Throughout the 19th century the entire Ukrainian ethnic territory grew by almost a third due to the colonization of the southern steppes by the Russian Empire and came to the coast of the Black and Azov Seas and the Kuban River. At the turn of the 19th-20th centuries. it reached an area of ​​at least 750 thousand km2. In the 20th century The most significant events that influenced the formation of the territory and borders of Ukraine were the geopolitical consequences of World War I (1914–18), the Civil War (1918–22), and the February Revolution in Russia (1917). Three Ukrainian states emerged in 1917–18: the Ukrainian People’s Republic (UNR, with Kyiv as its capital), the Ukrainian Soviet Socialist Republic (Ukrainian Soviet Socialist Republic, with Kharkov as its capital), and the Western Ukrainian People’s Republic (ZUNR, with Lvov as its center). In early 1919, the UNR and ZUNR proclaimed the unification of their lands, but the independent Ukrainian state came to an end as a result of the revolutionary events in Russia. After the fall of the UNR, the Ukrainian territory was divided between four states: the USSR (central and eastern parts), Poland (western part), Romania (Bukovina) and Czechoslovakia (Transcarpathia). From December 30, 1922 to December 1991, the Ukrainian SSR was part of the USSR. In 1934 the capital of the Ukrainian SSR was moved from Kharkov to Kyiv.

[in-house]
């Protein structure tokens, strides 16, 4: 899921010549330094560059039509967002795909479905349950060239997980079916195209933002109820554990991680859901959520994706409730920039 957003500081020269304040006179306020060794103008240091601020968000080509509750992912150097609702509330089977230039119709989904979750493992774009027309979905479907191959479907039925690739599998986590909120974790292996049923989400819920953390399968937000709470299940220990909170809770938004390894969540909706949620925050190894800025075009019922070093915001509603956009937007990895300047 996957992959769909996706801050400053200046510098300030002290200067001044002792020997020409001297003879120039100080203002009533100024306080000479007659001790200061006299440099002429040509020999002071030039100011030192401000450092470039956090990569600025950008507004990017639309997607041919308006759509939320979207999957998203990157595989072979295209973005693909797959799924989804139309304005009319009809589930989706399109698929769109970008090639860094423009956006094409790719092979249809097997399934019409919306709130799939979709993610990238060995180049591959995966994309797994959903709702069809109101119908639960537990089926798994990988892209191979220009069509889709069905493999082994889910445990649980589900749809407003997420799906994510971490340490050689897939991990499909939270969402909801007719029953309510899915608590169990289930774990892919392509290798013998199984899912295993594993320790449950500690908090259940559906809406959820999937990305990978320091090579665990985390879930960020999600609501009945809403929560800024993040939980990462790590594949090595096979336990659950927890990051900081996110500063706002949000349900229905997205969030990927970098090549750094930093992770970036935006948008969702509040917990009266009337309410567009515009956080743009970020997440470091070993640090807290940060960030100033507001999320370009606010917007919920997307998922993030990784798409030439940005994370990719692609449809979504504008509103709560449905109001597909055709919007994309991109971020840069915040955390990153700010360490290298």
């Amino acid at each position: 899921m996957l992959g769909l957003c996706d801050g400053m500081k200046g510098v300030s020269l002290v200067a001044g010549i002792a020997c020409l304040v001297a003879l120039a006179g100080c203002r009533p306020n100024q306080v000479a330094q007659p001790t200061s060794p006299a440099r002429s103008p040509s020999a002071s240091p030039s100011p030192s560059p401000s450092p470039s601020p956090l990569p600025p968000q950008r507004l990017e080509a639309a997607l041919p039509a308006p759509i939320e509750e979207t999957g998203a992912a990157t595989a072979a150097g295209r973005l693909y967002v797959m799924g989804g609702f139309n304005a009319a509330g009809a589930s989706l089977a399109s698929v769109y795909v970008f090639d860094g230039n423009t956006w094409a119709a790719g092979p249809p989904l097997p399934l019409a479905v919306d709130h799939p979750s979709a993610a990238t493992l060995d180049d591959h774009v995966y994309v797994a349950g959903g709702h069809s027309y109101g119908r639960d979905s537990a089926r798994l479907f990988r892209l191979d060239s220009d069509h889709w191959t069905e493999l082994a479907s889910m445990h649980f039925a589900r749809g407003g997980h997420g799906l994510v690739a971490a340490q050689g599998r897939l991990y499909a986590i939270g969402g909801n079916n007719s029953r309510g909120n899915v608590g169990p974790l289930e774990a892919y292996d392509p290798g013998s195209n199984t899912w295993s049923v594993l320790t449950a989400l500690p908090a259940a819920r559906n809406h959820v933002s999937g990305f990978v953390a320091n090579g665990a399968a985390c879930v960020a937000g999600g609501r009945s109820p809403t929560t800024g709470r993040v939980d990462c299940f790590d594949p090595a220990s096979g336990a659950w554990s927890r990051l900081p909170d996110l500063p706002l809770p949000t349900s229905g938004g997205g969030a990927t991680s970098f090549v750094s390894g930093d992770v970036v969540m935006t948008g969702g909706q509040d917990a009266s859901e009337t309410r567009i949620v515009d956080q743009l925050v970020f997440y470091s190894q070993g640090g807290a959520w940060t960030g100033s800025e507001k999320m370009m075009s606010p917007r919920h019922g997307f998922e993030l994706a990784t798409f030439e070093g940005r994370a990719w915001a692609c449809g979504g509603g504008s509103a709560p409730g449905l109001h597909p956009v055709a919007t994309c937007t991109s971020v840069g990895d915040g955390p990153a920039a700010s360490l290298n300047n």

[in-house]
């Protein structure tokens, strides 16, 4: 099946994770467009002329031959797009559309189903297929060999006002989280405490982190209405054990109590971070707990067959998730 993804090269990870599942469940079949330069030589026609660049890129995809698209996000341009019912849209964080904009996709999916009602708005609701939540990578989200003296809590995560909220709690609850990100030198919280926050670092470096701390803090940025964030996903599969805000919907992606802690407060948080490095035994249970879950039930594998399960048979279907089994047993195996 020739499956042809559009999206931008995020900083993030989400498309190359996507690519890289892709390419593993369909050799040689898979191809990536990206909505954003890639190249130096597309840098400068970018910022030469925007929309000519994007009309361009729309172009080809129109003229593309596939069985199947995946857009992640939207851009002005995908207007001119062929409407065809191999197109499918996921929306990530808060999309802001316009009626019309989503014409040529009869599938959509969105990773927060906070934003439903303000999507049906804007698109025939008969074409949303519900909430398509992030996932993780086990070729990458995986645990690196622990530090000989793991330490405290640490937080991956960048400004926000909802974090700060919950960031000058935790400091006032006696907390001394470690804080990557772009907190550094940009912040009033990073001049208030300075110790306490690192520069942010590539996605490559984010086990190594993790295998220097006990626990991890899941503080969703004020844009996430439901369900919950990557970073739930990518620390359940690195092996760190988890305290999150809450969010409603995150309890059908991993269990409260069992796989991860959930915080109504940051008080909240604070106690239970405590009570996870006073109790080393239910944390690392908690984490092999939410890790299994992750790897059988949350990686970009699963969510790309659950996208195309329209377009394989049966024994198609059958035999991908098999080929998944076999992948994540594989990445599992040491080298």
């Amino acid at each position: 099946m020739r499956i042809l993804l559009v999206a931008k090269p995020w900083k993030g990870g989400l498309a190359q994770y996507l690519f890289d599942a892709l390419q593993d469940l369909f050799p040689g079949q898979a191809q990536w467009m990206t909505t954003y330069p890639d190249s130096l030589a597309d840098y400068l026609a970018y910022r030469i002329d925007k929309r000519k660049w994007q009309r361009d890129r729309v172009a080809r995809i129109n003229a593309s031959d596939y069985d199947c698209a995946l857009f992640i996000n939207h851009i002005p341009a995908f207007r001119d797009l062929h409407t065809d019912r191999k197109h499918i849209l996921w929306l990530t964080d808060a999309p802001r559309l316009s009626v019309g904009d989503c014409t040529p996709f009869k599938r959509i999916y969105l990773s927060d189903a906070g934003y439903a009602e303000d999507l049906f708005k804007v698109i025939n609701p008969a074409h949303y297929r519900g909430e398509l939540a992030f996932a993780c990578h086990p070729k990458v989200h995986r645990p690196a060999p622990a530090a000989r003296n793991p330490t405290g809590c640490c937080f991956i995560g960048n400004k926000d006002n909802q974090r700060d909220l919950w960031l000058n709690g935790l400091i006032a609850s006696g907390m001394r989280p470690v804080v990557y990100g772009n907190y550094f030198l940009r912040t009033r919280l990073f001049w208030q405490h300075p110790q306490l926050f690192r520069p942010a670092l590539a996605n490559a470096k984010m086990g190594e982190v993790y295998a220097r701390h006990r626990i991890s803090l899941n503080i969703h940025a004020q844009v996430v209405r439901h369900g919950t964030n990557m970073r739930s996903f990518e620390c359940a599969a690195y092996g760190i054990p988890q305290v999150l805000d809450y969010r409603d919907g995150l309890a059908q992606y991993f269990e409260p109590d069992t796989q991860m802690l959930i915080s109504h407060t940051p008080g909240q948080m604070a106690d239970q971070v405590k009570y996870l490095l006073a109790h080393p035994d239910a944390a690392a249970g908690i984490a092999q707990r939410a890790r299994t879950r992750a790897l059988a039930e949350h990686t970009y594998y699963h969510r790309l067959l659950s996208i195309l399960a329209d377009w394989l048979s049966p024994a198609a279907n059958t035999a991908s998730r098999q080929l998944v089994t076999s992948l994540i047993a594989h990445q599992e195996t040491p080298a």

The state territory of modern Ukraine was finally formed as a result of the 2nd World War. In 1939, Western Ukrainian lands became part of the Ukrainian SSR, and the border with Poland was finally established in 1945. In 1940, Northern Bukovina and part of Bessarabia joined the Ukrainian SSR. In 1941–44 Ukraine was occupied by the Nazis, and a partisan movement developed. By the autumn of 1943, the Soviet Army had liberated the Left-Bank Ukraine, and in October 1944, the entire territory of the republic. In June 1945 Transcarpathian Ukraine was reunited with the Ukrainian SSR. In 1954 Crimea was transferred to Ukraine from Russia, after which the state territory did not change.

On August 24, 1991, the Verkhovna Rada of the Ukrainian SSR declared independence by adopting an appropriate act. This fact was confirmed at the all-Ukrainian referendum on December 1, 1991. As a result of the signing by the leaders of the three former Soviet republics within the USSR – Russia, Ukraine, Belarus of the Belovezhskaya agreements on December 8, 1991, the Soviet Union ceased to exist. So Ukraine finally became an independent state. In 1996 the Constitution of the Republic of Ukraine was adopted.

History of Ukraine